Friday, June 12, 2015

76 Things: #12 - O Summer! My Summer!


Summer and MS
Sadly they go together
Like oil and water
-MJW, "My Book of MS Haikus"

Another Texas summer is finally upon us...and yet my MS is already dreaming of October.
I love the sun.  The blue skies.  And our kiddos would probably live in the pool, if we let them.
Unfortunately, multiple sclerosis isn’t such a big fan of hot weather.  Just a short trip to the mailbox will leave me dizzy and feeling faint.

Blurred vision – check.  Difficulty walking straight?  Oh yes.  And my daily bouts with chronic fatigue become even more difficult.
I’m not alone in this phenomenon; you can read more about the impact of heat and high humidity on multiple sclerosis here.

So how do I get through the next 3 months?  Here are a few ways…

  • Hibernation:  It’s rare that I play with the kiddos outside.  Family walks are pretty much out unless it is very early in the morning. Going to the pool is a treat but still needs to be approached with caution. 
  • Picking our spots:  During the week, the children are at camp during the day so there is less strategizing required.  But on the weekends, we have to be smart about the choices we make.  Two events in one day (especially if they are outdoors) are pretty much a no-no.  We also usually try to avoid back-to-back night outings.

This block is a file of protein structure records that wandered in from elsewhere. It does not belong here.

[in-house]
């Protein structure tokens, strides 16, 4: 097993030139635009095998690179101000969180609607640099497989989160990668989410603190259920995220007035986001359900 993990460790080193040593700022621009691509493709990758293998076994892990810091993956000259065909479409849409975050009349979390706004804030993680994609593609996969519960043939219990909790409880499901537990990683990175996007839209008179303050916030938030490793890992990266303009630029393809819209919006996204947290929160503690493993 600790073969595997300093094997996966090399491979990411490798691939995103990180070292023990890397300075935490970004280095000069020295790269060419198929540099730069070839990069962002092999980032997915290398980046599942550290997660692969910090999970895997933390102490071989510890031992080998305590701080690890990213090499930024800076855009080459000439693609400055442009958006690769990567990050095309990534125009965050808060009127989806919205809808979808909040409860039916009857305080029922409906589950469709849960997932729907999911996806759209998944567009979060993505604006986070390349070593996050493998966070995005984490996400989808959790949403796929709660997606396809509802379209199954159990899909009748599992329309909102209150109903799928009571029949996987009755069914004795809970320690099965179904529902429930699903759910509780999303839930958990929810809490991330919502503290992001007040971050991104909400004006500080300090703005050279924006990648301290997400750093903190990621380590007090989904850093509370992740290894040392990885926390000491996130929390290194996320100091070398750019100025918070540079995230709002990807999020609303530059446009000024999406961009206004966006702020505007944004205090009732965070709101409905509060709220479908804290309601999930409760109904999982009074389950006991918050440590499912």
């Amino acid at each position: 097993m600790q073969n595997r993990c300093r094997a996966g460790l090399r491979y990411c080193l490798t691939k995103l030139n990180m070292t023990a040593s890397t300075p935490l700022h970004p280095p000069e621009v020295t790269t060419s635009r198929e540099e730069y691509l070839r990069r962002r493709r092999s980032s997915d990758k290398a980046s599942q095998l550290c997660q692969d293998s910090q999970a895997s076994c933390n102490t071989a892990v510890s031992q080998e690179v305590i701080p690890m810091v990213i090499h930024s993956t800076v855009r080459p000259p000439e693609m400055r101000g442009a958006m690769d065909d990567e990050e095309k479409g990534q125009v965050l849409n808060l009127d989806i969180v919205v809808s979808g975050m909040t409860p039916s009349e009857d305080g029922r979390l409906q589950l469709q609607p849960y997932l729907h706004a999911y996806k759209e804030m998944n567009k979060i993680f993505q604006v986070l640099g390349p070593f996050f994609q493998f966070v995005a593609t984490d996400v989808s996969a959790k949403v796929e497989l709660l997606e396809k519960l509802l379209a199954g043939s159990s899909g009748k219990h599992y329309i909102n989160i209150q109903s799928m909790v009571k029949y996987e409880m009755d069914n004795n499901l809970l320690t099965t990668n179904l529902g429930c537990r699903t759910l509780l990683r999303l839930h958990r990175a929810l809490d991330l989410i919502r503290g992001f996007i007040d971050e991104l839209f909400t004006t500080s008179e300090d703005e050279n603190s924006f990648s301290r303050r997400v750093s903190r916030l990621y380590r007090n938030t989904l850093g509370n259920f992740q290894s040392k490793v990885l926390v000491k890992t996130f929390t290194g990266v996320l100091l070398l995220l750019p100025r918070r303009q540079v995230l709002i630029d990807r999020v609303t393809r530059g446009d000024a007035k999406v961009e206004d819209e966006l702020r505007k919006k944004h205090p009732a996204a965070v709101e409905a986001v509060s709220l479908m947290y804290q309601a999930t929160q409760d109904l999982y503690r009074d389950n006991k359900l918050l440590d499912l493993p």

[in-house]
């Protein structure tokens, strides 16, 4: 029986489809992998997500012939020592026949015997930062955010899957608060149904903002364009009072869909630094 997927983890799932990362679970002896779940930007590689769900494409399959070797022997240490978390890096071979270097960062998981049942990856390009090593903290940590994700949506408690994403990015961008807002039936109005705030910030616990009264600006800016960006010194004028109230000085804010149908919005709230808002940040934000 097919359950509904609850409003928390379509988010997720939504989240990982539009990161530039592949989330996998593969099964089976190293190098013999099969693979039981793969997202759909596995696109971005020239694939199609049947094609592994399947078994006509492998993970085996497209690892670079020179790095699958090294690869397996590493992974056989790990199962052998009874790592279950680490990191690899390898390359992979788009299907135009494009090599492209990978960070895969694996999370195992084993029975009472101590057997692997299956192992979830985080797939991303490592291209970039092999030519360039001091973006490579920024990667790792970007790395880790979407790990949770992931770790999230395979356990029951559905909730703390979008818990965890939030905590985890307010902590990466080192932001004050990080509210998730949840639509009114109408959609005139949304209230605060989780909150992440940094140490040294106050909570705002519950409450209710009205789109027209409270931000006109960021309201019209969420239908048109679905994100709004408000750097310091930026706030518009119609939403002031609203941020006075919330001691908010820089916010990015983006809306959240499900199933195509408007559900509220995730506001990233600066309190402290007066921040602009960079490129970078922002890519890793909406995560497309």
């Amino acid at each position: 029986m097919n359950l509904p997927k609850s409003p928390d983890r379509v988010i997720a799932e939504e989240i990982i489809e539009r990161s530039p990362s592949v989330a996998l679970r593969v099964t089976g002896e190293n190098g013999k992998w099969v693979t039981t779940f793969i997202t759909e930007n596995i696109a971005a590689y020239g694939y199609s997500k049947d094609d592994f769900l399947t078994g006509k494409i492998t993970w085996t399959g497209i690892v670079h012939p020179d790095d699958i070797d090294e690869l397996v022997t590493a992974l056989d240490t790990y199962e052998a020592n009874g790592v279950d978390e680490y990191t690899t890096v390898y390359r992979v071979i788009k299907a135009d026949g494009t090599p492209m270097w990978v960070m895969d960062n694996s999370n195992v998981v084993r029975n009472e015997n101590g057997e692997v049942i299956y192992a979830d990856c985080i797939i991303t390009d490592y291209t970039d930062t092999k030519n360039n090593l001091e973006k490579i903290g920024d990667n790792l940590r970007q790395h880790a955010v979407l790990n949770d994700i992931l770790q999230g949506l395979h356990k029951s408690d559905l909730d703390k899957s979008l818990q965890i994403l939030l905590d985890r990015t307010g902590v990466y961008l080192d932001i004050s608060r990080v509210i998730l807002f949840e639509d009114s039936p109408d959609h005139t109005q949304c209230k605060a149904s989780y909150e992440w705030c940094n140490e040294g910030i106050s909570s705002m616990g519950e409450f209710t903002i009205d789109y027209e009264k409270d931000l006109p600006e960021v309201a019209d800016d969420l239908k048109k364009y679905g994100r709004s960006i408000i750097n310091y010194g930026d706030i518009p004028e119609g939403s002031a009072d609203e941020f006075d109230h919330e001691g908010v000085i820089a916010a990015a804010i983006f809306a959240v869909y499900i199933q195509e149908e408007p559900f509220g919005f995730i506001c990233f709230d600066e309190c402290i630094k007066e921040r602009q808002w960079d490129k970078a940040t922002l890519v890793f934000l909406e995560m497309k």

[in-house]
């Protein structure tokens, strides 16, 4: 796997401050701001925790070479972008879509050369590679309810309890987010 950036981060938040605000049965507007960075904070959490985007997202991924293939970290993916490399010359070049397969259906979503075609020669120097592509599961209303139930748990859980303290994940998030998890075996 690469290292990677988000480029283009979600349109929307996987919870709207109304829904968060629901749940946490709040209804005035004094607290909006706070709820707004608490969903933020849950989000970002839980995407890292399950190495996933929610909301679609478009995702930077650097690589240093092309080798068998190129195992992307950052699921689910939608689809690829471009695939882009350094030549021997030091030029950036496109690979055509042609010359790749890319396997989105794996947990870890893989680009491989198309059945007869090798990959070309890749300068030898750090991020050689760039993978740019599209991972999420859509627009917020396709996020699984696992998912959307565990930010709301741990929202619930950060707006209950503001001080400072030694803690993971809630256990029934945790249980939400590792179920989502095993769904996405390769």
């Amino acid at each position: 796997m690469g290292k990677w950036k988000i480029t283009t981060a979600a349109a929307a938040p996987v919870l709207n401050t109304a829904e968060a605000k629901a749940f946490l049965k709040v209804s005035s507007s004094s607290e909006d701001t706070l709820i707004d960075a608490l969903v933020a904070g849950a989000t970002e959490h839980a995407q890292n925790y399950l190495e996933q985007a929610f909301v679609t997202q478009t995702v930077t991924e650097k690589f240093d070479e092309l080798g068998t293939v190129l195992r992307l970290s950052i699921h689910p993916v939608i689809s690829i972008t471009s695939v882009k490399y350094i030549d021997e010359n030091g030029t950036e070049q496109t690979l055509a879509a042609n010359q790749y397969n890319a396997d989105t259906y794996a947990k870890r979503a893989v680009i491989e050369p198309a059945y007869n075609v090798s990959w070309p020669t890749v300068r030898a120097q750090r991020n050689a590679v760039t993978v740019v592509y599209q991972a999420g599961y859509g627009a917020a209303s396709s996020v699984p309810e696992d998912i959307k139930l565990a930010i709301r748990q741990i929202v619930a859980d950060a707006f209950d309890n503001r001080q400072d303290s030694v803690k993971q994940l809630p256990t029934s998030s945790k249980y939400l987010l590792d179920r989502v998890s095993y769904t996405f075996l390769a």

• Stay cool:  Often, when I’m outside, I’ll wear a ice pack wrap around my neck.  And no matter where I am, I always make sure that cold fluids to drink are nearby.
  • Accept help:  I’m much more likely to use the handicap placard during the summer.  And, whether we are parked close or not, you are likely to see my arms around my wife’s shoulder as she helps steady my gait as I walk to the door.

I wish there was a secret sauce to surviving summertime and multiple sclerosis.  I envy those that are out running in the neighborhood, getting their vitamin D and exercise for the day.  I feel guilty that my wife has to shoulder so much more of our household responsibilities.  And I yearn for the fall, when I can return to being a much more regular part of my family, friends and community’s life.

 

 

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